This pair of earrings in the hollow-form of fleshy, ‘U’-shaped dragon fish has been executed from silver and then plated in gold (gilded). A spherical amber-coloured glass bead has been attached to the under-jaw of each fish to make it appear as if the fish is chasing a pearl (or in this case a red bead.)
The fish are finely rendered with superb detail, including fine scales, prominent lips and ogling eyes.
Wires have been attached to the snouts of each fish to allow the earring to be threaded through the ear lobe.
The bodies of the earrings were made by soldering together to halves fashioned from hammered silver.
Shen (2006, p. 151) argues that such earrings are makara-like and so might reflect long distance ties between West Asia and the Liao empire, and the influence of Etruscan and late Byzantine prototypes. The ‘U’ shape is typical of body ornaments worn by the Khitan people, a nomadic Mongolian people who settled and formed the Liao empire.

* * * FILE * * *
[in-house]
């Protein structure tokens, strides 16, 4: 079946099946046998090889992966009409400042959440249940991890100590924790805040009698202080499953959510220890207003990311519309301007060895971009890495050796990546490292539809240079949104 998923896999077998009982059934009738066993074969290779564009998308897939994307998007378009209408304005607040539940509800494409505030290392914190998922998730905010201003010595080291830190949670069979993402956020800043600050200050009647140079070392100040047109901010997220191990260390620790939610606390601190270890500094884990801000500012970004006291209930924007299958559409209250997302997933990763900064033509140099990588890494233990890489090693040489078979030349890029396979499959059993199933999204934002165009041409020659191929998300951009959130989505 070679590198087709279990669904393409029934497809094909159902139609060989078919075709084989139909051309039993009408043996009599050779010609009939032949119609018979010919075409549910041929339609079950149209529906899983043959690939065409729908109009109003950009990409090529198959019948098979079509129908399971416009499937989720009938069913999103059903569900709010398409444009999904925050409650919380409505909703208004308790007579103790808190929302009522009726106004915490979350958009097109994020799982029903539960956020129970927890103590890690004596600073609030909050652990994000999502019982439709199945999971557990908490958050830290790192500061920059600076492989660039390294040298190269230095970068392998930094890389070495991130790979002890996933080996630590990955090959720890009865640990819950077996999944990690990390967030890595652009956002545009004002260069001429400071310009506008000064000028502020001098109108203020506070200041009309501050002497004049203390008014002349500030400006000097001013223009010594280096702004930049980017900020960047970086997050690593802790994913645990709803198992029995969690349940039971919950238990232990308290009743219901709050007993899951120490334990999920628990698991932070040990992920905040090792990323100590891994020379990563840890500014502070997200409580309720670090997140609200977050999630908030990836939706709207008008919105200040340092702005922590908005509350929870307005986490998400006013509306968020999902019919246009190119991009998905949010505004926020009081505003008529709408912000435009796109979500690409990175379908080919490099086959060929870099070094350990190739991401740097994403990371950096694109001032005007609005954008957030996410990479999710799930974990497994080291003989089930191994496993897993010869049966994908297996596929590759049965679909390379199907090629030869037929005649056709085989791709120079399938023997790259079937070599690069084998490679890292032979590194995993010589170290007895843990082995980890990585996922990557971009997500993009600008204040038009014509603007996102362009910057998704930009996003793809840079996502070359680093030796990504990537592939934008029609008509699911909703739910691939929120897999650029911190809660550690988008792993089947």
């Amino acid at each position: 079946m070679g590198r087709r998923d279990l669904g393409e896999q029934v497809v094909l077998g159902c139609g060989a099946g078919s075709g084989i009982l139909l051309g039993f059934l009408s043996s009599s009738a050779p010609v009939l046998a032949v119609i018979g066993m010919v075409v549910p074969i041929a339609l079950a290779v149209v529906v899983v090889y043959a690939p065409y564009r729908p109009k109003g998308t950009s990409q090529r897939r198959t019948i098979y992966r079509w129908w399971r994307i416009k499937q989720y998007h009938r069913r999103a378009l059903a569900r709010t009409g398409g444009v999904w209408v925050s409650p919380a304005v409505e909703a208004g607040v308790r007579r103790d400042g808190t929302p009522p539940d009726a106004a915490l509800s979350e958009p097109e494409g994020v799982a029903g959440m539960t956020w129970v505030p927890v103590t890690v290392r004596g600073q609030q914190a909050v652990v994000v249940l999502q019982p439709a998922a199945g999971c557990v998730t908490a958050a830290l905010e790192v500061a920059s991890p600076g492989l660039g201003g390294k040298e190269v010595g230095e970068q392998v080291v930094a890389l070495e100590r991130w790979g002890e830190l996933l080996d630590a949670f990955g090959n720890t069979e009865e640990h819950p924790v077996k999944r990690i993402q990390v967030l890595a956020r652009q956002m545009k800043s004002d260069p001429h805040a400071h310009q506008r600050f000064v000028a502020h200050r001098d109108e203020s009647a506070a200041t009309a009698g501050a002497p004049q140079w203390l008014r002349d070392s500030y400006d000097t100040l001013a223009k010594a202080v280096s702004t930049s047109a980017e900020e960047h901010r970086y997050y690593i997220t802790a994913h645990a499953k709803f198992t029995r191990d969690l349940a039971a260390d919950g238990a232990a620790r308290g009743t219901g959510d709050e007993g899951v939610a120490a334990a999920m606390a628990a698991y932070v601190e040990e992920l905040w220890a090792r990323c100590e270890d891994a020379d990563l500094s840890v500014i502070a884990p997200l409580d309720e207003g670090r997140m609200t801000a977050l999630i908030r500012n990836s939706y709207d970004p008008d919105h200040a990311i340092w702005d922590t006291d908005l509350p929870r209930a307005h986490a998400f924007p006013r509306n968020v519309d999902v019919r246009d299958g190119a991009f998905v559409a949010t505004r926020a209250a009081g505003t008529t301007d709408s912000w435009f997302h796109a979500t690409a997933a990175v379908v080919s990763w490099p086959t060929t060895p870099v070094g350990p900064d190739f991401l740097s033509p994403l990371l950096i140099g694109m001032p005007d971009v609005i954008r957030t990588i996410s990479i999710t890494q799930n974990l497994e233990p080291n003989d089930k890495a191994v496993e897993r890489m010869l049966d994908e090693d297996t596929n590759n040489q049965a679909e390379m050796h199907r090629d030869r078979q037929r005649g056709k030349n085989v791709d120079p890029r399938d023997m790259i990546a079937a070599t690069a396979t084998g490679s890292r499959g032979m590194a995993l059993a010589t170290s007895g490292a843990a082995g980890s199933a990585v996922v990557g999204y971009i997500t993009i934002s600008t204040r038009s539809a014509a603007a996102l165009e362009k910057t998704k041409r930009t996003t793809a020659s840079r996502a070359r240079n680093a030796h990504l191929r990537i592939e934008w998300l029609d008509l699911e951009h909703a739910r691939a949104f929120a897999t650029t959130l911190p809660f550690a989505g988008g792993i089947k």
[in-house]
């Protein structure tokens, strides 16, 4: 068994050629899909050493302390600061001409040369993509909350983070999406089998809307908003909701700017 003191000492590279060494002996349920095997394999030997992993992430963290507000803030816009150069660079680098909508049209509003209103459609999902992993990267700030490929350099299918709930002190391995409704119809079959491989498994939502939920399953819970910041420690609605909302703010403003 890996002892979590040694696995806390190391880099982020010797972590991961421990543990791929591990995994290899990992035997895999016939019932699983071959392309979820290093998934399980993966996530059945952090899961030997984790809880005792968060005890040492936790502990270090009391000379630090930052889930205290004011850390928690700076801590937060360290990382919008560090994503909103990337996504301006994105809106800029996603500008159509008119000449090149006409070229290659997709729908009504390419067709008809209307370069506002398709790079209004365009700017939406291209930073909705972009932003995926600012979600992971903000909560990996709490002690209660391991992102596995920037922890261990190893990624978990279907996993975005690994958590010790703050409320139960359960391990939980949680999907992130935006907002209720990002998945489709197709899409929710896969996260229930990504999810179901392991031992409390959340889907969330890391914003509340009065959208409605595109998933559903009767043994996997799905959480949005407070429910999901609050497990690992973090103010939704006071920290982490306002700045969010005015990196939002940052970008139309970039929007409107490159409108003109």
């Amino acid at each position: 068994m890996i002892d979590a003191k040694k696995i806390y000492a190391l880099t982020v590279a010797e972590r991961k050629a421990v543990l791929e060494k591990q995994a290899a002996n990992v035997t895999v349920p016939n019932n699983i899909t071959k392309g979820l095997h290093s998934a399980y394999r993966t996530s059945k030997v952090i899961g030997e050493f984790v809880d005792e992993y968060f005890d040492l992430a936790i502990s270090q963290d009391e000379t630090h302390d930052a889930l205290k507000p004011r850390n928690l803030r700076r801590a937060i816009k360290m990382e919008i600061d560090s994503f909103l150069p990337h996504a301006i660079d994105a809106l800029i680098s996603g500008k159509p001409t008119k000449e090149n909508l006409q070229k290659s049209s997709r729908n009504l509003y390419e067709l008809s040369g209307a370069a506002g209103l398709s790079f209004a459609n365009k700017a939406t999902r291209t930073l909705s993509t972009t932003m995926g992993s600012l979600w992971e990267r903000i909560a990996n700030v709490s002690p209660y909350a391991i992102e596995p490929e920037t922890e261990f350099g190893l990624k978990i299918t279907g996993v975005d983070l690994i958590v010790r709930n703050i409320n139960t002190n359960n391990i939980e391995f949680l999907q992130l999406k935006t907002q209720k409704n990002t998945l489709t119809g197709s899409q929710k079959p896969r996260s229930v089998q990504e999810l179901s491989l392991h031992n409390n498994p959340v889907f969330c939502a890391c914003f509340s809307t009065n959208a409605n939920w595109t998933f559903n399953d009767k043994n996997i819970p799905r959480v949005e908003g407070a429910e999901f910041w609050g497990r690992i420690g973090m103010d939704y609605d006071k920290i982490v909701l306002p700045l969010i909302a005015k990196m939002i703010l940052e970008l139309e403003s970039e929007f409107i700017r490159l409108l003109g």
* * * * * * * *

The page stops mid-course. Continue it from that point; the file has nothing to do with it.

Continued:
An almost identical gold pair minus the glass beads is in China’s Liaoning Museum, and illustrated in Liu (2008, p. 190). The Museum’s pair were excavated in 1956 from a Liao tomb at Wangfugao village, Jianping County, Liaoning Province. Similar examples are illustrated in Shen (2006, p. 151) and White & Bunker (1994, p. 158).
Liu, Y. (ed.), Liaoning Museum, Chang Zheng Publishers, 2008.
Shen, H.N. (ed.), Gilded Splendor: Treasures of China’s Liao Empire (907-1125), 5 Continents, 2006.
White, J.M. & E.C. Bunker, Adornment for Eternity: Status and Rank in Chinese Ornament, Denver Art Museum/The Woods Publishing Company, 1994.